EGU2020-9323, updated on 10 Jan 2021
EGU General Assembly 2020
© Author(s) 2021. This work is distributed under
the Creative Commons Attribution 4.0 License.

Hydrological basin connectivity in a low-latitude rift: the impact of the Holocene African Humid Period (AHP) on fluvial activity and species dispersal in the Kenya Rift, East African Rift System (EARS)

René Dommain1,2, Simon Riedl1, Lydia Olaka3,4, Peter deMenocal5,6, Alan Deino7, Richard Potts2, and Manfred Strecker1
René Dommain et al.
  • 1Institute of Geoscience, University of Potsdam, Germany (
  • 2Human Origins Program, Smithsonian Institution, Washington, D.C., USA
  • 3Department of Geology, University of Nairobi, Nairobi, Kenya
  • 4Institute for Climate Change and Adaptation, University of Nairobi, Nairobi, Kenya
  • 5Department of Earth and Environmental Sciences, Columbia University, Palisades, USA
  • 6Lamont-Doherty Earth Observatory, Columbia University, Palisades, USA
  • 7Berkeley Geochronology Center, Berkeley, USA

As a result of sustained tectonic and magmatic processes throughout the latter half of the Cenozoic, the eastern branch of the EARS exhibits an extensional tectonic system with pronounced relief contrasts, constituting both corridors and barriers for species dispersal. The tectono-magmatic history has generated a region of highly variable topography that results in widely varying amounts of rainfall and vegetation cover. Today, the generally dry eastern branch of the EARS hosts numerous sub-basins and adjacent local high-relief areas that are hydrologically isolated, with unique microclimates, vegetation types, faunas and superposed surface processes. However, during episodes of climate change with a trend toward more humid conditions, many of these basins hosted freshwater lakes that were hydrologically connected. These areas have repeatedly exhibited freshwater conditions and likely served as gateways and migration corridors mainly for aquatic organisms, in particular fish, facilitating population expansion, dispersal and gene flow.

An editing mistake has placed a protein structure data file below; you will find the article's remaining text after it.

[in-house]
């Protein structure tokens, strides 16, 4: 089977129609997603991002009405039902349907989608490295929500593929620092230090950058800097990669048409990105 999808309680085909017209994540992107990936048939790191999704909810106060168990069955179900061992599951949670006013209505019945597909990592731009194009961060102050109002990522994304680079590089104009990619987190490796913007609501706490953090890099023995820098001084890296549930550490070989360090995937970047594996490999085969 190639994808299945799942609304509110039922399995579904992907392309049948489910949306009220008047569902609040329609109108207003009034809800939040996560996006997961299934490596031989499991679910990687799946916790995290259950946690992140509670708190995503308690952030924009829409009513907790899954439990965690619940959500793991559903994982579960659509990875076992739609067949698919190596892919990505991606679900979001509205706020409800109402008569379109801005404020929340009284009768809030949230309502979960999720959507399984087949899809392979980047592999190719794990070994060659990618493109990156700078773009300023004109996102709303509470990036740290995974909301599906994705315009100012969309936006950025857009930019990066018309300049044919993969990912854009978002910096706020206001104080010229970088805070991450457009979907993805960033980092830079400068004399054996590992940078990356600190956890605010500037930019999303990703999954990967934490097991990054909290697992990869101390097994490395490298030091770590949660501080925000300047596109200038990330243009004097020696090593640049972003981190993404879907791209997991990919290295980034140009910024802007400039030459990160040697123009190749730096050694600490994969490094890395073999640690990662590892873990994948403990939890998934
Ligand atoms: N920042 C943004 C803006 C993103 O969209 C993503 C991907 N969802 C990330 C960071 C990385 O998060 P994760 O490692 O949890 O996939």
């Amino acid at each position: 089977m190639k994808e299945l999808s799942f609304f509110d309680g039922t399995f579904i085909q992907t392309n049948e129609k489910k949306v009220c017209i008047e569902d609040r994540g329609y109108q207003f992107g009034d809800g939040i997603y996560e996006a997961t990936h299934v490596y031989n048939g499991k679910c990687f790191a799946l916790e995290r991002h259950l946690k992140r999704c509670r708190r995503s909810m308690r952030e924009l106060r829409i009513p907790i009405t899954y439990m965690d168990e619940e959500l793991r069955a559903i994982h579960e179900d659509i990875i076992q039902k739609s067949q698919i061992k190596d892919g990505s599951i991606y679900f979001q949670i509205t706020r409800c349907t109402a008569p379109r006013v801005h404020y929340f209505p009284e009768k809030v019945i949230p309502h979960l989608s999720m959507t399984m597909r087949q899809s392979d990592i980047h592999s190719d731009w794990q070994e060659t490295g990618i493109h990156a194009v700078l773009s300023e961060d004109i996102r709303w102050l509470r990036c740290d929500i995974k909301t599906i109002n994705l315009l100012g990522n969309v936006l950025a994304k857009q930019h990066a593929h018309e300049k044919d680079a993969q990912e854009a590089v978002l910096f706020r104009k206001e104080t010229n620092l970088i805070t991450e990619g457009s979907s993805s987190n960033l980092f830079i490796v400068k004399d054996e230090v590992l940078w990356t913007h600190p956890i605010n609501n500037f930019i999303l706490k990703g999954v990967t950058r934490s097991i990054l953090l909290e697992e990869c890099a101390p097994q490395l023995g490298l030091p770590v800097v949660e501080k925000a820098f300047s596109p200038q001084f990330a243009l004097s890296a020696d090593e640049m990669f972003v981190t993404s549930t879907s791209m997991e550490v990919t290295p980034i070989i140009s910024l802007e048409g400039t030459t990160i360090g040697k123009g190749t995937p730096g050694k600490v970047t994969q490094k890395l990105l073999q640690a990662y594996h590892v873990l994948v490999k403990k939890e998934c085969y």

Here, we analyze the manifold manifestations of the AHP in Kenya and adjacent sectors of the EARS to establish the timing and spatial extent of a paleo-drainage system documented by lake shorelines, deltas, overflow channels and sediments. These vestiges of fluvial connectivity in the rift have emerged as analogs for recurrent Pleistocene episodes with high lake levels and inter-basin linkage that repeatedly connected equatorial basins with regions to the north and south, respectively. For example, fossil evidence for the Pleistocene occurrence of the Nile crocodile (Crocodylus niloticus) as far south as equatorial Lake Bogoria (Kenya) and its present occurrence in the now closed Lake Baringo basin indicate fluvial connectivity over several degrees of latitude during more humid episodes in the past. Similarly, the occurrence of more than a dozen of the same fish species in the presently unconnected Lakes Albert and Turkana is likely due to a mutual connection during the AHP when Lake Turkana was overflowing into the White Nile.

Taken together, the divergent fossil and modern faunal evidence and geomorphic and sedimentological evidence of contrasting hydrological conditions between the wet AHP and the present, suggest that the conditions during the AHP provides a template of fluvial connectivity and potential dispersal patterns for earlier humid phases during the Plio-Pleistocene.

How to cite: Dommain, R., Riedl, S., Olaka, L., deMenocal, P., Deino, A., Potts, R., and Strecker, M.: Hydrological basin connectivity in a low-latitude rift: the impact of the Holocene African Humid Period (AHP) on fluvial activity and species dispersal in the Kenya Rift, East African Rift System (EARS), EGU General Assembly 2020, Online, 4–8 May 2020, EGU2020-9323,, 2020

This abstract will not be presented.